One challenge for educational practitioners is developing, articulating, and enacting views of equity and justice that are both targeted enough to address the real needs of specific populations and the social hierarchies in which they are embedded, but also expansive enough to reach across multiple hierarchies. As editors, our own view of social justice and equity for the purposes of this volume is multifaceted and multidimensional, encompassing race, gender and gender identity, social class, sexual orientation, and religion, and others as the needs of specific contexts demand. We also recognize that forms of justice may be interrelated, such as environmental and social justice. We strive for a capacious approach, one that accommodates multiple dimensions of equity and justice, and which is inclusive to the diverse population of students and other stakeholders of higher education today. Both our own frame and those of the book’s chapters, admittedly, are US-centered.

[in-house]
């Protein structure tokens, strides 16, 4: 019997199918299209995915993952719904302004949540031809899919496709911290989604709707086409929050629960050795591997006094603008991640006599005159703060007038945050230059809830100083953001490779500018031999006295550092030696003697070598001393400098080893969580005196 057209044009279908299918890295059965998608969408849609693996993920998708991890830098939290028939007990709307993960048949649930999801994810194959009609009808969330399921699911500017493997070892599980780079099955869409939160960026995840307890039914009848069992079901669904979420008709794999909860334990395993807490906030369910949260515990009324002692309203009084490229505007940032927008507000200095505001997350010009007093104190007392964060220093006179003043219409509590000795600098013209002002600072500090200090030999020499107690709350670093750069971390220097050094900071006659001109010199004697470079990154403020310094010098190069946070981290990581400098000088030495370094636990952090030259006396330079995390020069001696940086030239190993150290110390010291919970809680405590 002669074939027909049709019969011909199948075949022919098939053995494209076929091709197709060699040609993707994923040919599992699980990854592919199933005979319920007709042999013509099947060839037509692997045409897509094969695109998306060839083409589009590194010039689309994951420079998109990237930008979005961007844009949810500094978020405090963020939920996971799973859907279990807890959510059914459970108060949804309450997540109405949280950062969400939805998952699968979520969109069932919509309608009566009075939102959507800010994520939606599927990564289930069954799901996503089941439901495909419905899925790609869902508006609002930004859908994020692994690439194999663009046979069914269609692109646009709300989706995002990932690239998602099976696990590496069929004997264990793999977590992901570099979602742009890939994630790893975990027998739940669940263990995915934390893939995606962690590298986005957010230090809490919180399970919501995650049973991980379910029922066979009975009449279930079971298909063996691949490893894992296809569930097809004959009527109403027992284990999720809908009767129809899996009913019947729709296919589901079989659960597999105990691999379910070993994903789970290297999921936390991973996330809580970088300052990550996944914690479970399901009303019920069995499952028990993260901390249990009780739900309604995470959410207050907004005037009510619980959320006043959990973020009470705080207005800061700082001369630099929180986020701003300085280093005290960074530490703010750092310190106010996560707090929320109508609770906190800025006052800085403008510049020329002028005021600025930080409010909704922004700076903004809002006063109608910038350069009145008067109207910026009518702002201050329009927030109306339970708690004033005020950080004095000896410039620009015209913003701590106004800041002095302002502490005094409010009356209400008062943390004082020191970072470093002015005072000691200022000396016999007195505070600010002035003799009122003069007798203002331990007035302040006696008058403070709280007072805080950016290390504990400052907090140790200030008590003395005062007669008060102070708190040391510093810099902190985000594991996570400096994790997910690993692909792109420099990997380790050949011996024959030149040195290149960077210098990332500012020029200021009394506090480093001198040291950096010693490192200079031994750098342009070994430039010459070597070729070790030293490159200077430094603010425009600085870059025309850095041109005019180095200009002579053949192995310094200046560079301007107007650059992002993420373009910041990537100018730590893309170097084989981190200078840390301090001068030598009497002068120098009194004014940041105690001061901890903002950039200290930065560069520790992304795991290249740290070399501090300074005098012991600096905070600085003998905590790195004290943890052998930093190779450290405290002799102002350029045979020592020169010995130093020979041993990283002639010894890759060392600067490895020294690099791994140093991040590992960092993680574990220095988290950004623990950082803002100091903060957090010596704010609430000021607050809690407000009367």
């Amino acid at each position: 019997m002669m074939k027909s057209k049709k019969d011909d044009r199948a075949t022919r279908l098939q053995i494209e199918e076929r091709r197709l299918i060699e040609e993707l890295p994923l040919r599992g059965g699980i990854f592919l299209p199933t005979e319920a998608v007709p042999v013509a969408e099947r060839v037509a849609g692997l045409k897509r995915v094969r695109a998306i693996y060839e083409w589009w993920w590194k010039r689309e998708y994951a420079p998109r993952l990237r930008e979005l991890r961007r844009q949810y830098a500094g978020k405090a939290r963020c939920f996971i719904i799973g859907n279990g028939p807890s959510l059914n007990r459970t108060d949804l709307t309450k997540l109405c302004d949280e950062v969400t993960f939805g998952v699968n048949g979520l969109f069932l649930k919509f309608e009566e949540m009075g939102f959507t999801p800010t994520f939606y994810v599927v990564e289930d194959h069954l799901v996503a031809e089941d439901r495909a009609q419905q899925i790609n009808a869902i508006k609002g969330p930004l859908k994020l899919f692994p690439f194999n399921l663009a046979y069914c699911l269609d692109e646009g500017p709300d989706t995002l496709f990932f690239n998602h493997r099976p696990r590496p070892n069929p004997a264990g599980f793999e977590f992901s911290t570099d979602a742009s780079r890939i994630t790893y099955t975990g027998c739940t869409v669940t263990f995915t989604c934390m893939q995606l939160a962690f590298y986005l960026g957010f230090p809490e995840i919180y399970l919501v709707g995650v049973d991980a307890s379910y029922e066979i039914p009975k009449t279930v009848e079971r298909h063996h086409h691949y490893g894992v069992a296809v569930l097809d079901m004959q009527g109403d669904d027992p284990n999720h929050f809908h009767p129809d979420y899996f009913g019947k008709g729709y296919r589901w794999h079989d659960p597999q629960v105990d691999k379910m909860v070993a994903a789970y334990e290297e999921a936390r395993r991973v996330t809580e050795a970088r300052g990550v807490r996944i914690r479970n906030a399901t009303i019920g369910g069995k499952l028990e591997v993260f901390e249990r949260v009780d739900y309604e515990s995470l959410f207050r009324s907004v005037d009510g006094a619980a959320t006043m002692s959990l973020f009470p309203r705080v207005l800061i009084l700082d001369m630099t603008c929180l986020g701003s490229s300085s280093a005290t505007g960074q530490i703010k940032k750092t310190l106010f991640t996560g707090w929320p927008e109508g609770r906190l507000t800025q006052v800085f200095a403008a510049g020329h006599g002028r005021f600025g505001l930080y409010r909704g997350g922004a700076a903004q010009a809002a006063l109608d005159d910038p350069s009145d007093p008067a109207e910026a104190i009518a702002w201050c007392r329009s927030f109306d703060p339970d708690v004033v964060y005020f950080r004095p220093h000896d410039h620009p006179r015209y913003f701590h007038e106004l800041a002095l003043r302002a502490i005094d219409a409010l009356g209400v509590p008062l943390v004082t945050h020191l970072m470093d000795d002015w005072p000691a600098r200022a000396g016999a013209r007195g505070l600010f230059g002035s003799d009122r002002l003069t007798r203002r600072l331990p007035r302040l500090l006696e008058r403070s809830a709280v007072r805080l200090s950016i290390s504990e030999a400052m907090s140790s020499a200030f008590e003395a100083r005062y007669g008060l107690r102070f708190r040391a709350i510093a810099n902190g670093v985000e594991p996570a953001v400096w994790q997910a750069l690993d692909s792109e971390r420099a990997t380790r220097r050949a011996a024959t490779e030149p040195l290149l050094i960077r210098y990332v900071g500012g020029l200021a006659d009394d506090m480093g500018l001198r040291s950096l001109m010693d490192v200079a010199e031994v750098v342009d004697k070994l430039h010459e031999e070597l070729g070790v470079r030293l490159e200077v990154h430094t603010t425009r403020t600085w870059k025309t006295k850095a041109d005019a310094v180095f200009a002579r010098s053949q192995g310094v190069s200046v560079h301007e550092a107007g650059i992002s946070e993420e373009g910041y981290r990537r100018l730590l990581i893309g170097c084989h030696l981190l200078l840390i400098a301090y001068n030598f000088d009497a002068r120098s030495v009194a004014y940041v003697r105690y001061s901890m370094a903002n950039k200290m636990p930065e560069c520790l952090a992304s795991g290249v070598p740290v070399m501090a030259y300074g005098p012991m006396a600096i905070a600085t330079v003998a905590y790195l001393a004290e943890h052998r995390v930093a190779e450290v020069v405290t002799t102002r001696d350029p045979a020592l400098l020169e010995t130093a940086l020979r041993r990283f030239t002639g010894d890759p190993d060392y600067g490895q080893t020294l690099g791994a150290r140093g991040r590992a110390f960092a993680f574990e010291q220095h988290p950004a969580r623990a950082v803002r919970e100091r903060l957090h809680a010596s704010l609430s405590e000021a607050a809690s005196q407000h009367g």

Shared understandings and explicit definitions of guiding principles are critical for effective action. Here, philosophies of justice and action are useful in providing focus and priorities. Many modern theories of justice fall short because profound social inequalities that the theories eschew are actually reinforced through the theoretical tenet of “equal opportunity” as a condition of justice. Equal opportunity does not go nearly far enough in the United States, where the opportunity structure neither serves nor includes people from all backgrounds equally well. Rather, it tends to best serve the interests of groups who created it (e.g. people who are wealthy, men,...